The Q&A Archives: Crape Myrtle seeds

Question: I work at one of the local Home Depots in Maryland and encountered a customer who grows c. myrtles from seed. I hadn't thought it possible. Is there a special process entailed? I've lined my yard-instead of a fence-with Natchez whites, and would like to attempt to spread the

Answer: What a great idea! Crape myrtles can be propagated from seeds or from cuttings. Once flowering ceases, crepe myrtles produce pea-sized berries. These berries eventually become seedpods. Once brown, these seedpods split open, resembling small flowers. These seed capsules usually ripen in the fall and can be collected, dried and saved for sowing in spring.

To propagate crepe myrtle from seed, gently press the seeds into moist potting mix or composted soil using a regular sized pot or planting tray. Add a thin layer of sphagnum moss and place the pot or tray in a plastic grow bag. Move to a well-lit, warm location, about 75 degrees F. Germination should take place within 2-3 weeks.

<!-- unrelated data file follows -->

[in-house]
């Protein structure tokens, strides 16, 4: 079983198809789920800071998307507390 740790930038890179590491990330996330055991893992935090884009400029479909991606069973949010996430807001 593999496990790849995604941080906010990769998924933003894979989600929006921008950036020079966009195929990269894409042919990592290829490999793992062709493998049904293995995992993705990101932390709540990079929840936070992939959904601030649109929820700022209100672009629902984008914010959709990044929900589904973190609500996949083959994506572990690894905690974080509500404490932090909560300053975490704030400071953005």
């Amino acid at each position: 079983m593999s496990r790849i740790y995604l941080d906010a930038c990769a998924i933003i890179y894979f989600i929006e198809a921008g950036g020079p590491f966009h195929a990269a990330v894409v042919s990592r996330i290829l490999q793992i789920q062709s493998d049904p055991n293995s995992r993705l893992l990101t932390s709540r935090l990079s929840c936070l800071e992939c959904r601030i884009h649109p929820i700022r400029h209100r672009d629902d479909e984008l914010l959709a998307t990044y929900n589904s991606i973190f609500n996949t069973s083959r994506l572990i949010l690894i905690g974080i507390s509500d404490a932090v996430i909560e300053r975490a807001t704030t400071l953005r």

Crepe myrtle propagation by cuttings is also possible. This can be accomplished through softwood or hardwood cuttings. Take cuttings in spring or summer where they meet the main branch, about 6-8 inches in length with about 3-4 nodes per cutting. Remove all the leaves except the topt two or three.

Although rooting hormone is not usually required, giving them a boost does make it easier to propagate the cuttings. Dip the cut end into the rooting hormone and place the cuttings in a pot of moist sand and potting mix, about 3-4 inches deep. Cover with a plastic bag to keep them moist. Rooting usually take s place within 4-8 weeks.

Once seedlings have germinated or cuttings have rooted, remove the plastic covering. Prior to planting crepe myrtles, acclimate the plants for about two weeks by simply placing them near the site you intend to plant them. After they've acclimated they can be transplanted to their permanent locations.

Hope this answers your question!

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